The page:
The Flaming Lips at O2 Apollo, Manchester, 29 April 2023, from £55.50 - Book now
The Flaming Lips will perform their 2002 landmark album, Yoshimi Battles The Pink Robots, in its entirety at Manchester’s O2 Apollo on 29 April.
Yoshimi Battles the Pink Robots is a sci-fi-themed quasi-concept album that cast The Flaming Lips’ most playful and profound songwriting in a wondrous swirl of ambient electronics, digital beats and psychedelic splendor. The perfect fusion of the band’s experimental urges and their pop instincts, it’s the sound of the Lips at the peak of their creative powers. Hearing it performed live will no doubt be pretty special – even more so because it’s the first time they’ve ever done this in England.
From their beginnings as Oklahoma outsiders to their mid ’90s pop-culture breakthrough to their 21st century status as one of the world’s most respected psych rock bands, The Flaming Lips have had a career every bit as surreal as their music. One that’s spanned 22 studio recordings, three Grammy Awards, and many, many furry animal costumes.
After a good decade spent in the underground, playing discordant, psychedelia-tinged garage rock to a relatively small circle of fringe-music heads, the band, masterminded by frontman Wayne Coyne, scored a major-label deal for the release of their 1993 album Transmissions from the Satellite Heart. It spawned that year’s most unlikely Top 40 hit – the bubblegummy ‘She Don’t Use Jelly’, whose lyrical absurdity was matched by the opportunities the song opened up for the band, including, very randomly, an appearance on the Fox TV teen drama Beverly Hills, 90210.
After their next album, Clouds Taste Metallic, commercially flopped, Coyne began a string of sonic and performance-art experiments. This ultimately led to the Lips releasing Zaireeka, a defiantly uncommercial ‘experiment in listener participation, using multiple sound sources’, whereby four separate CDs needed to be played simultaneously to hear the final mix. Nothing like this had ever been done in the music industry, and how exactly Coyne sold Warner on releasing the album is anyone’s guess. But the promise of a much more radio friendly record to come definitely helped…
Coyne and co held up their side of the bargain. In 1999, The Soft Bulletin crashed to earth like a beautiful alien ship. It showcased two sides of the band incredibly well: the endearing, intimate storytellers and the masters of experimental, confetti-strewn spectacle. You’d be hard pressed to name a more exciting and definitive opener than ‘Race for the Prize’, whose huge distorted drums, heavenly string synths and bittersweet, Neil Young-esque vocal melodies set the stall out for an album of infectious, electro-organic existential reflection.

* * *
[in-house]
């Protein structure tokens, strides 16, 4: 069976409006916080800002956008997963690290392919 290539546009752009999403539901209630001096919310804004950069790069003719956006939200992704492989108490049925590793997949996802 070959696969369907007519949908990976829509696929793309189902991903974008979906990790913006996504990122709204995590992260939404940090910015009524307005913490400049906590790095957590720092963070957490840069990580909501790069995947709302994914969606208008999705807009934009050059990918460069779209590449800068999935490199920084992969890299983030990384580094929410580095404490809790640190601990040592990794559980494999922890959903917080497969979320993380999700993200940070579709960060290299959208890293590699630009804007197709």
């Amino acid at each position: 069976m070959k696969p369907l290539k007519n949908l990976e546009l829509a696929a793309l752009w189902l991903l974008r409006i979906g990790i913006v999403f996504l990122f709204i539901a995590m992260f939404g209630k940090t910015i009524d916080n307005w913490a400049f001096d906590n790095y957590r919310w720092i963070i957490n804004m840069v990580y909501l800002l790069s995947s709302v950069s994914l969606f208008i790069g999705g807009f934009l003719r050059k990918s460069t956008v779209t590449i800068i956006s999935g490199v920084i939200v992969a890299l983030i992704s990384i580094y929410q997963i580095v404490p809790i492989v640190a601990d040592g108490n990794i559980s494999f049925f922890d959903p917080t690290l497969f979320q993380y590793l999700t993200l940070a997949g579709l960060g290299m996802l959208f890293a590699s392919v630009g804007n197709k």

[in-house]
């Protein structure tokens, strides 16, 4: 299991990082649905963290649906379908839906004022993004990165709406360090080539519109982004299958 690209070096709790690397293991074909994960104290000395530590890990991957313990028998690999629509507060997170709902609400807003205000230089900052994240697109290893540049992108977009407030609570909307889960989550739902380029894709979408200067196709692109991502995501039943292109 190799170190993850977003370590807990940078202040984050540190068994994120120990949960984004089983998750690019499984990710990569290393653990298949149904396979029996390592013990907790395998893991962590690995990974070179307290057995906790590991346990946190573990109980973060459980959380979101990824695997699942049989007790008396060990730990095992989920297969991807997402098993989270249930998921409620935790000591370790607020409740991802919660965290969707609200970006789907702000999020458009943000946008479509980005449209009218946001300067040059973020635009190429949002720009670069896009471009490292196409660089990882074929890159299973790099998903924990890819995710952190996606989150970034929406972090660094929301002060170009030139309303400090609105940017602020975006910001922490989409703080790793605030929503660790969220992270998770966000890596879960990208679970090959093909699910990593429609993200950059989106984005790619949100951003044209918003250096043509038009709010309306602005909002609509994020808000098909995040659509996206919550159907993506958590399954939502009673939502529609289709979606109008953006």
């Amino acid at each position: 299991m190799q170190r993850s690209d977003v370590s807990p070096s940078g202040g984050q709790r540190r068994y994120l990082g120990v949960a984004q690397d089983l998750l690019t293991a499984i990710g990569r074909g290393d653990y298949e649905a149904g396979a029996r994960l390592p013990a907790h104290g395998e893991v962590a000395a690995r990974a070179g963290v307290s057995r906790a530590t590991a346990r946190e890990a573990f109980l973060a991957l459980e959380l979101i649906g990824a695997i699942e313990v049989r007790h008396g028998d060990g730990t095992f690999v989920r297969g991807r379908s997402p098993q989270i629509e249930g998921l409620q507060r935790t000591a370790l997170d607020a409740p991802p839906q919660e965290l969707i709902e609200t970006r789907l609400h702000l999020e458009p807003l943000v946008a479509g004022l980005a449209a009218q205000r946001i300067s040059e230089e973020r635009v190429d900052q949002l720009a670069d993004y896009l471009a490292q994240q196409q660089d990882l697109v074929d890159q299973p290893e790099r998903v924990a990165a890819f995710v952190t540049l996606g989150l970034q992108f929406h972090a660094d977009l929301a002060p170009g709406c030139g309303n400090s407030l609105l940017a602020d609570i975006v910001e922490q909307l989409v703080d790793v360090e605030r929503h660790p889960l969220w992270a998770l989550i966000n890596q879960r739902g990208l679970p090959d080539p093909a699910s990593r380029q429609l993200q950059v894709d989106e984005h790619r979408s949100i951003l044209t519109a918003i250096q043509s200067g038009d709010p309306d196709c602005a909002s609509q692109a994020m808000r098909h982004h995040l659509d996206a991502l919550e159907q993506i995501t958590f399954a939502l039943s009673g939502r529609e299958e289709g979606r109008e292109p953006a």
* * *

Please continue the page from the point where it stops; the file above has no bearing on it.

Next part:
But masterpieces like this pose a problem: how the hell do you follow them? The answer came two years later in 2002, with Yoshimi Battles the Pink Robots, which did the impossible by being ever more applauded than The Soft Bulletin. Ostensibly a concept album about, ahem, a Japanese warrior girl trying to fight killer machines, the album’s bigger than that, its songs centred around the more general struggle for hope in the face of despair – the pain of heartbreak, the cost of forgiveness, the search for meaning, and the threat of waking up to find the world has left you behind.
Dialling up the experimentalism without compromising those pop instincts, Yoshimi saw the band dig deeper into electronics and largely replace Drozd’s crushed-sounding drums with programmed beats – a liberation-via-limitation comparable to Radiohead’s Kid A. Again the opening track nailed it. ‘Fight Test’ is a gorgeously architected pop track packed with squelchy synths, bold orchestration and one hell of a vocal melody – which, yes, was cribbed from Cat Stevens, but if ever there was a better example of stealing like an artist… Other highlights include the timeless stargazing anthem, Do You Realise and the cosmic album-closer, ‘Approaching Pavonis Mons by Balloon (Utopia Planitia)’, which won a Grammy for Best Rock Instrumental Performance.
The Lips’ live shows had, by this time, developed a reputation for wild theatricality – a psychedelic circus that rendered the band as living cartoons. Think furry animal costumes, fake blood being sprayed into the audience, giant UFOs and endless confetti. After Yoshimi, they took this spectacle on tour with Beck, for whom they acted as both support and backing band, before pointing their experimental and pop impulses in wildly different directions – from releasing a collaborative album with Miley Cyrus to issuing an expression of existential dread with 2013’s The Terror. More recently they explored the loss of innocence on 2020’s American Head, an album that proved them to still be a force to be reckoned with at the top of their fourth decade.
It’s fair to say, though, that nothing has done since Yoshimi has made quite the same waves as that record, hence its expansive reissue in 2022 and the upcoming live tour of the album. Whether you were there when it was first released, or whether you’re a relatively new fan, expect a gig to remember at Manchester’s O2 Apollo on 29 April.